Long Term Effects of Exercise
The heart muscle is vital for life and as you continuously work the heart muscle over a period of months and years, cardiac hypertrophy occurs, which is where the heart muscle increases in size and strength. This occurs by the heart muscle responding to the workload during exercise, causing the response to be the heart to thicken, hence become stronger to allow more blood to be pumped around the body.
Another long term effect on the CV system is capillarisation, where the number of capillaries increase around the body (specifically the muscles). This is great for the body during exercise as when you work, you can go on for an extended period of time due to the muscles being supplied with more oxygen and nutrients through the extra blood vessels, also carbon dioxide can be taken out of the body at an increased rate, avoiding quick fatigue.
Stroke volume and cardiac output will both increase. As the heart becomes stronger, it can pump more blood per beat (stroke volume) to the working muscles to supply them with more oxygen and nutrients to allow the body to work for a long period of time. Also, this helps cardiac output, with the heart being able to beat more blood per beat out, it means more blood per minute is released from the heart, again, allowing more blood to be transported to the muscles where oxygen and nutrients can be provided to them to allow the body to work for an extended period of time.
Similar to the cardiovascular system, capillarisation also benefits the respiratory system. Long term exercise causes capillary numbers to increase around the alveoli, which allows more oxygen and nutrients to be diffused into the blood stream, to be transported to the working muscles to allow us to work for longer. It also helps diffuse more carbon dioxide out of the body quicker, again, allowing you to tire less quickly, as waste products are being released from the body.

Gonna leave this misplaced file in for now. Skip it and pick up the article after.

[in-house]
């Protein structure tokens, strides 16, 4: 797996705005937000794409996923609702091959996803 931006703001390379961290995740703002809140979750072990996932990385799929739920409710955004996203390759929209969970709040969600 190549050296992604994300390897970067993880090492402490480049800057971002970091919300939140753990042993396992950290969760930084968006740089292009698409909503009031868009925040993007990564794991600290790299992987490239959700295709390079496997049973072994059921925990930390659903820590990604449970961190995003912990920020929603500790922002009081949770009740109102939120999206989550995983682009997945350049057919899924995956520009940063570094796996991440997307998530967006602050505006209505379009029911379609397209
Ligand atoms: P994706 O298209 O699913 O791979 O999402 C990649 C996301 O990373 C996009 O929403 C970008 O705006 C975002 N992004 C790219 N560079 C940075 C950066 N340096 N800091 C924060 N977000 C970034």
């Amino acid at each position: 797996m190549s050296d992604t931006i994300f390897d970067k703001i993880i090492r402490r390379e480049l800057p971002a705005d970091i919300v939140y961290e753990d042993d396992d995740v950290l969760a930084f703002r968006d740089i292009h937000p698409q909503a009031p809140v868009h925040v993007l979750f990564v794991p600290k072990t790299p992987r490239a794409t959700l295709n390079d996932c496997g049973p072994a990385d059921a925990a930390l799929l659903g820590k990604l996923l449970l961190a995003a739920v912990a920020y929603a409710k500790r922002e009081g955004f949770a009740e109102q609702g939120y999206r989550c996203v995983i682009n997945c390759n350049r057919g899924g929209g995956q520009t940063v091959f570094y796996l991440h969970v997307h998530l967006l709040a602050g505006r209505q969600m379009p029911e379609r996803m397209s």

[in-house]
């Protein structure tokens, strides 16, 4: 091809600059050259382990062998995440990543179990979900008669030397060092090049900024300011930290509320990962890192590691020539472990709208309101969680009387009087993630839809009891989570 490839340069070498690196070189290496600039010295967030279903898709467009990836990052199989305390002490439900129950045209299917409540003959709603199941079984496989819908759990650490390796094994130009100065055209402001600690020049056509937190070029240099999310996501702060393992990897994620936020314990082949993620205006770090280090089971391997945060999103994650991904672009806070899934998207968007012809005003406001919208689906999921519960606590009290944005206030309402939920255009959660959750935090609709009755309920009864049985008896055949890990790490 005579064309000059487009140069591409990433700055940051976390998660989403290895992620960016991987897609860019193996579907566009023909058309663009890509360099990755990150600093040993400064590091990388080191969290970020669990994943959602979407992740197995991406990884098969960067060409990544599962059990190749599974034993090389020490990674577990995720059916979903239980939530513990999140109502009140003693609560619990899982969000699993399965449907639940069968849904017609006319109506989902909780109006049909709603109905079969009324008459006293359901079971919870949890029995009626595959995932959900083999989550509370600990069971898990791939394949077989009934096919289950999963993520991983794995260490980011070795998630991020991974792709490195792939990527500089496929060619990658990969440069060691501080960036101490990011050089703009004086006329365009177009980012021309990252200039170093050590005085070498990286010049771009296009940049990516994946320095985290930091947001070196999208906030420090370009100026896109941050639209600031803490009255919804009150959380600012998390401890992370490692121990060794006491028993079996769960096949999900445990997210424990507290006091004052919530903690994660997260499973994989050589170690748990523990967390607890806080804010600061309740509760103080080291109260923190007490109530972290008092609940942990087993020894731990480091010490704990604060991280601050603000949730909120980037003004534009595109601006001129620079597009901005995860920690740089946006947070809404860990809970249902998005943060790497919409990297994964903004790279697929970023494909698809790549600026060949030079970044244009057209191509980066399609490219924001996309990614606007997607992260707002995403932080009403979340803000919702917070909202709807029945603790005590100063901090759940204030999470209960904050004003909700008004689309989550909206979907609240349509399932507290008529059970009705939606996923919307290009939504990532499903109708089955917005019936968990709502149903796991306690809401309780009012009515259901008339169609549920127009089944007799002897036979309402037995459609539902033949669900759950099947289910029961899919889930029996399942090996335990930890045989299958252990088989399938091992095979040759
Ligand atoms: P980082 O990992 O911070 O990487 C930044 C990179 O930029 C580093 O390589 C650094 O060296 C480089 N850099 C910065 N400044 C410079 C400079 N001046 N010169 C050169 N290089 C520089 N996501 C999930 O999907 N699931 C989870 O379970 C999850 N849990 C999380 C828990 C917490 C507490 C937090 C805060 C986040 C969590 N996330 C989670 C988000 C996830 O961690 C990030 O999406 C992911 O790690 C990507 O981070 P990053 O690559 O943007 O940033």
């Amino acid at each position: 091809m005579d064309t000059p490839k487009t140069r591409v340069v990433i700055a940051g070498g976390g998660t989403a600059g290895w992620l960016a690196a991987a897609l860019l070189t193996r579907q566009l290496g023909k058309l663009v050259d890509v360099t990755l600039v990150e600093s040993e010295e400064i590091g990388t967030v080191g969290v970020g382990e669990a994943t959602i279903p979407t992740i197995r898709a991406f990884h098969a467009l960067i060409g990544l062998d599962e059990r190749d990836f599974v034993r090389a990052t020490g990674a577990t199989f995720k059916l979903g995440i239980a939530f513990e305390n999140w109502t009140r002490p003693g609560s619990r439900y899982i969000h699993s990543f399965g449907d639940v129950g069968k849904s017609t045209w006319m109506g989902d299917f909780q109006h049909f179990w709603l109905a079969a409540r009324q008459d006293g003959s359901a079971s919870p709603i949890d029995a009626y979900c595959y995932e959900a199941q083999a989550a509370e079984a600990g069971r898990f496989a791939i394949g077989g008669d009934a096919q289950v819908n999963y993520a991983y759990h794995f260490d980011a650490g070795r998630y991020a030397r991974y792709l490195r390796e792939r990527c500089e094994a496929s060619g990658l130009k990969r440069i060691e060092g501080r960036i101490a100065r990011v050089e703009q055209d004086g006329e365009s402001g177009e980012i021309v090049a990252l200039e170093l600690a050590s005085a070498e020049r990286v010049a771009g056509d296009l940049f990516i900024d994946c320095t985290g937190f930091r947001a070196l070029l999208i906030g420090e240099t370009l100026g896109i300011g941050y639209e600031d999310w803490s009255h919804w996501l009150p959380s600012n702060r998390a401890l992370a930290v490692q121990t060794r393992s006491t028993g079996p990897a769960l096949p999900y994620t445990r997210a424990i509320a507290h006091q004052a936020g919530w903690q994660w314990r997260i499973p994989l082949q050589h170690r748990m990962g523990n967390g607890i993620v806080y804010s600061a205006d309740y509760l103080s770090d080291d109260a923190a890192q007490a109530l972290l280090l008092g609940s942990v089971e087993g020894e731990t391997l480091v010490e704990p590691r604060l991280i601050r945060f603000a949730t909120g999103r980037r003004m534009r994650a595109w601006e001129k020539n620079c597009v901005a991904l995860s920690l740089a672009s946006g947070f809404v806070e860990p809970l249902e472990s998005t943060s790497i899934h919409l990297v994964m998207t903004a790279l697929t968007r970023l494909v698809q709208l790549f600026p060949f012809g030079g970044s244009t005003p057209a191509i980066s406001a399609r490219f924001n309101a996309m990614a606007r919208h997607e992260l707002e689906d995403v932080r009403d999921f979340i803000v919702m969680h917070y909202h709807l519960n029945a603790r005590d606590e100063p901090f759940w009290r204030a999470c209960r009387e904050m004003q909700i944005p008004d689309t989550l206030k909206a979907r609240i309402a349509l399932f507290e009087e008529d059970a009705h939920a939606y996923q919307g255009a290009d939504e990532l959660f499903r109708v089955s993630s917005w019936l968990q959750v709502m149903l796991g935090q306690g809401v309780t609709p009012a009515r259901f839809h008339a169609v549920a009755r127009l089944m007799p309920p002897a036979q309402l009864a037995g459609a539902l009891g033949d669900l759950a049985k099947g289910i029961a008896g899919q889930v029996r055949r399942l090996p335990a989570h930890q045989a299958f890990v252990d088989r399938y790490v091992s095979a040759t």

Another effect on the respiratory system from long term exercise is increase minute ventilation. As you keep training your body regularly, your lungs and diaphragm become stronger, which allows you to inhale more oxygen and exhale more carbon dioxide. With more oxygen in the body, the cells in the muscle can create ATP which will power the muscles and allow you to exercise for a longer period of time. Additionally, by being able to breathe out more carbon dioxide, lactic acid cannot form as quickly, causing you to, again, be able to exercise for an extended period of time.
One effect long term exercise has on the muscular system is muscular hypertropthy and hyperplasia. This is where the muscle size increases due to exercise tearing the muscle fibres and cells, causing the fibres and cells to grow back bigger and stronger. The adaptation this brings is that the muscle becomes stronger, allowing you to produce more power in a movement including the muscle that experienced hypertropthy and hyperplasia.
Another effect long term exercise has on the muscular system is the increase of myoglobin stores. Myoglobin acts as an oxygen carrier, so when the muscle uses the myoglobin stores to their limit, they increase in numbers to keep up with the demand of oxygen the muscle has placed on them. This change allows a person to exercise for an extended period of time due to there being more myoglobin stores to carry oxygen for the muscle.
Finally, the strength of the muscle becomes larger, which ties in with the increase in hypertropthy. As said before, when you exercise, the muscle tears which causes the fibres to rebuild stronger and larger. This increase in size and strength allows you to use more power in an action which contains the muscle which increased and also allows a person to be able to pick up heavier objects with more ease.
When you take part in exercise, your mitochondria and enzymes work to create ATP for energy to allow you to work. If you push the mitochondria and enzymes, they struggle to cope with demand, therefore creating more to be able to supply the demand. With more mitochondria and enzymes, the reactions to create ATP can be carried a lot more efficiently, allowing the person to exercise harder for longer.
Lastly, the glycogen stores increase due to the bodies demand for more energy. The body creates more glycogen stores to hold more glycogen which can be turned into energy, through ATP. This is done to supply the demand, as the body requires more energy to exercise for an extended period of time. With more glycogen stores in the body, this will allow someone to exercise for longer than usual, as they have more glycogen to be transferred into ATP.